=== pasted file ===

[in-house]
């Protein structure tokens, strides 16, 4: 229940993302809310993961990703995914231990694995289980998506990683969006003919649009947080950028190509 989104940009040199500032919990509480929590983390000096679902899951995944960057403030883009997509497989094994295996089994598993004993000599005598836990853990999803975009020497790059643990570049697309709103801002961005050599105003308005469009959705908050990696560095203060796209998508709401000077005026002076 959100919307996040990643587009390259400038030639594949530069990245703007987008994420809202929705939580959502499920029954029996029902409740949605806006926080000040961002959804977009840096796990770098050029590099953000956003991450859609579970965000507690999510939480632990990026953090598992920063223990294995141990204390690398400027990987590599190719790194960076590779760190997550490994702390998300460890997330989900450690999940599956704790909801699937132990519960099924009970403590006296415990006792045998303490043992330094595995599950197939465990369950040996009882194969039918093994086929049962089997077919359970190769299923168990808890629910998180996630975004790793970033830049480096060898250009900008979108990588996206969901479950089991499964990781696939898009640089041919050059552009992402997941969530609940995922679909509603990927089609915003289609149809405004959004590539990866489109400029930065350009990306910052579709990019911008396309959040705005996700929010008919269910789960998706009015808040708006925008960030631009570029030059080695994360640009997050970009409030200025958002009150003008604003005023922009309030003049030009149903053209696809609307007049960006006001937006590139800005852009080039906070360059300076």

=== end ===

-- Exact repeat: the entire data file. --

[in-house]
């Protein structure tokens, strides 16, 4: 229940993302809310993961990703995914231990694995289980998506990683969006003919649009947080950028190509 989104940009040199500032919990509480929590983390000096679902899951995944960057403030883009997509497989094994295996089994598993004993000599005598836990853990999803975009020497790059643990570049697309709103801002961005050599105003308005469009959705908050990696560095203060796209998508709401000077005026002076 959100919307996040990643587009390259400038030639594949530069990245703007987008994420809202929705939580959502499920029954029996029902409740949605806006926080000040961002959804977009840096796990770098050029590099953000956003991450859609579970965000507690999510939480632990990026953090598992920063223990294995141990204390690398400027990987590599190719790194960076590779760190997550490994702390998300460890997330989900450690999940599956704790909801699937132990519960099924009970403590006296415990006792045998303490043992330094595995599950197939465990369950040996009882194969039918093994086929049962089997077919359970190769299923168990808890629910998180996630975004790793970033830049480096060898250009900008979108990588996206969901479950089991499964990781696939898009640089041919050059552009992402997941969530609940995922679909509603990927089609915003289609149809405004959004590539990866489109400029930065350009990306910052579709990019911008396309959040705005996700929010008919269910789960998706009015808040708006925008960030631009570029030059080695994360640009997050970009409030200025958002009150003008604003005023922009309030003049030009149903053209696809609307007049960006006001937006590139800005852009080039906070360059300076």